The Independent School Entrance Exam (ISEE) is a private school entrance test comprising an ungraded essay and four different multiple-choice sections: Verbal Reasoning (synonyms and sentence completion), Quantitative Reasoning (first math section), Reading Comprehension, and Mathematics Achievement (second math section). Students receive a percentile score for each section type as well as an overall percentile score, comparing their results to those of other ISEE takers from the same grade level over the previous three years.
There are three different versions of the test, depending on the student’s grade level. Students entering 9th grade and above take Upper Level; Students entering 7th or 8th grade sit for Middle Level; Students applying for the 5th or 6th grade take Lower Level. Students at the lower end of their test version’s grade level will encounter test problems they have not yet learned in school.
The Upper Level exam lasts about 180 minutes with five separate sections.
How is the ISEE different from the SSAT?
Good news: unlike the SSAT, the ISEE does not have a guessing penalty. This means students should answer (though not necessarily “do”) all questions. The verbal section is also more straightforward than it is on the SSAT, comprising synonyms and sentence completions that test vocabulary knowledge. However, the math section on the ISEE is weighted more heavily than it is on the SSAT, and the math content itself is more difficult. The SSAT contains a unique and tricky Quantitative Comparison section, which most students have not encountered in school. Many students who favor Math over Reading and Verbal generally prefer the ISEE to the SSAT.
What is a percentile?
The percentile score compares a student’s results to those of other students who have taken the ISEE in the past three years. If, for example, an 8th grade student received a 90 percentile score in Reading, this means that s/he scored higher than 90% of all other 8th graders who took the upper level ISEE reading section in the past 3 years, and that s/he is in the top 10% of this norm group.
What is a good percentile score?
This really depends on the school. Unlike the SHSAT, there isn’t an estimated cutoff score for the ISEE. That said, aim for 80-99 (overall) percentile for highly competitive schools and 50-80 (overall) percentile for moderately competitive schools. Admissions committees will also look at grades, recommendations, and interviews.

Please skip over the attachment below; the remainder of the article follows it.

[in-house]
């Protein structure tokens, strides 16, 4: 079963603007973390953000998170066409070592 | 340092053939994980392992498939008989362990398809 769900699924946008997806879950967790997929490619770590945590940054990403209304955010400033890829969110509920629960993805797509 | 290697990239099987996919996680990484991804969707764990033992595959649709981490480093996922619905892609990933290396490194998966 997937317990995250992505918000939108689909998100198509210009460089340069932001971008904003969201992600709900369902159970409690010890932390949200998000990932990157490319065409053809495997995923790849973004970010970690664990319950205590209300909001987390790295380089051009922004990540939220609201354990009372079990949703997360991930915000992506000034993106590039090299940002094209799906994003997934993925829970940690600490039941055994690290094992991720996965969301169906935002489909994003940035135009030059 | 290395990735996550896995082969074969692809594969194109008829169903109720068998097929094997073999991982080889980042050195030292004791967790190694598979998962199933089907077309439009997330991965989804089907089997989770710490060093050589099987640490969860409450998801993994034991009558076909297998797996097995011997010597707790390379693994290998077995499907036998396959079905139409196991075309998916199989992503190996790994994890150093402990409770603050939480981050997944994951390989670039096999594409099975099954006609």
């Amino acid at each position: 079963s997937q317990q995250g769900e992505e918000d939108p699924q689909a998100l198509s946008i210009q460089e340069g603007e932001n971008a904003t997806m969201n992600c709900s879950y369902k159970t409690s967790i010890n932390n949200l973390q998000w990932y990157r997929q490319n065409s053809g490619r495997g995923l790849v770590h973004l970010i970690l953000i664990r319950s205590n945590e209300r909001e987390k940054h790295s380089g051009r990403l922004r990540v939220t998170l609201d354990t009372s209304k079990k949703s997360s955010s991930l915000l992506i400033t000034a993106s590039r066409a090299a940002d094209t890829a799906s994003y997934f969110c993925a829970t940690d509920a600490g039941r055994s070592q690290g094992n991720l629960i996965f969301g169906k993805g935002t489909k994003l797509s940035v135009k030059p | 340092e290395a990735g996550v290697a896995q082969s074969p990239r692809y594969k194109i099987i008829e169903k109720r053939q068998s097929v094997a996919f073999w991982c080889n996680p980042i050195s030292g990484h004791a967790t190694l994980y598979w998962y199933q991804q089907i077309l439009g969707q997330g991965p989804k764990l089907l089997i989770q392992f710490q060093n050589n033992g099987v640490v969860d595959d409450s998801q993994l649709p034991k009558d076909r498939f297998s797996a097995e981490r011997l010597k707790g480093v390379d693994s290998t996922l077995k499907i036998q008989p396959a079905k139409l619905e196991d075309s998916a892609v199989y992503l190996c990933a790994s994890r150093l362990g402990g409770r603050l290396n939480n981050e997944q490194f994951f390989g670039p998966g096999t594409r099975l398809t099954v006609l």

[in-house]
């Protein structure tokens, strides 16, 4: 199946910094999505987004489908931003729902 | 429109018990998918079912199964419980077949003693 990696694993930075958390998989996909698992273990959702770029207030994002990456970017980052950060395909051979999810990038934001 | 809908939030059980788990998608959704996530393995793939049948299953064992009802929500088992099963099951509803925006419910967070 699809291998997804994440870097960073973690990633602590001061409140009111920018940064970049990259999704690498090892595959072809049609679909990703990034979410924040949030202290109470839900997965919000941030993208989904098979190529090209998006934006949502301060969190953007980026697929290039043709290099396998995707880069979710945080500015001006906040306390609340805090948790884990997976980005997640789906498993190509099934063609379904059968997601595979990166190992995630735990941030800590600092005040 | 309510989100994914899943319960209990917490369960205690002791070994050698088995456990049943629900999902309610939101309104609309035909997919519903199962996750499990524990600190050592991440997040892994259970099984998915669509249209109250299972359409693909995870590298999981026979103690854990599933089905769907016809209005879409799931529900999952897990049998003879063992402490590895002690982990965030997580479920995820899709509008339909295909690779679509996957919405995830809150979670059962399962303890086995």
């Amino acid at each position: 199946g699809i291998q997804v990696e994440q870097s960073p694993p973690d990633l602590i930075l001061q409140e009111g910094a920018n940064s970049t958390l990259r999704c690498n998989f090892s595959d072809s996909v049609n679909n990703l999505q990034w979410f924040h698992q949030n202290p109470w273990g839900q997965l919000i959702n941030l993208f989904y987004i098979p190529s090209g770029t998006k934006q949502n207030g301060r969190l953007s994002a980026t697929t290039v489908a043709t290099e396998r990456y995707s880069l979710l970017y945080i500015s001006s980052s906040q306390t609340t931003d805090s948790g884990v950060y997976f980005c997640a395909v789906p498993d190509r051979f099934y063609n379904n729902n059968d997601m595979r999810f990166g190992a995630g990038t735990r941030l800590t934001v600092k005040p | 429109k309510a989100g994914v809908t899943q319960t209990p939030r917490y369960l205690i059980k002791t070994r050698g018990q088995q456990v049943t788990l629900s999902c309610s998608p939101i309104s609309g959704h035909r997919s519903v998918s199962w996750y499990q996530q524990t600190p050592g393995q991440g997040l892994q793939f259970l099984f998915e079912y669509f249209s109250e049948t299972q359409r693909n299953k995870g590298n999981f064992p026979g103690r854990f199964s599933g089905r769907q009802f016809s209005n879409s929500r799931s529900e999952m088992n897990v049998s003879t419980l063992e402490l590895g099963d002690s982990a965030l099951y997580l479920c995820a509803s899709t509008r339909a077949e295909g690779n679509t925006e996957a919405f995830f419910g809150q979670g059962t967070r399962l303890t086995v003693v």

Should I answer all the questions on the ISEE? Is there a guessing penalty?
Because the easy and medium level questions are worth the same number of raw points as the difficult ones, students should do all the easy and medium level questions first. Make sure you get these correct before attempting the difficult ones, guessing on the hardest questions (no guessing penalty on the ISEE). This will improve your overall accuracy and speed, as well as increase calm and focus.
How do ISEE percentile scores compare to CTP4 percentile scores?
The norm group for the ISEE is highly competitive (much more so than that for the CTP4, which consists of public school students nationwide). Therefore, the CTP4 percentile scores may sometimes range 5 to 50 percentile higher than the ISEE percentile scores for the same student.
When considering the student’s scores, keep in mind that the Upper Level ISEE tests high school level material (which is particularly challenging in the math and vocabulary sections), whereas the CTP4 tests material at the student’s existing grade level. The ISEE is an entrance exam with tricky questions designed to mislead the student; the CTP4 is much more straightforward in how the questions and answers are designed.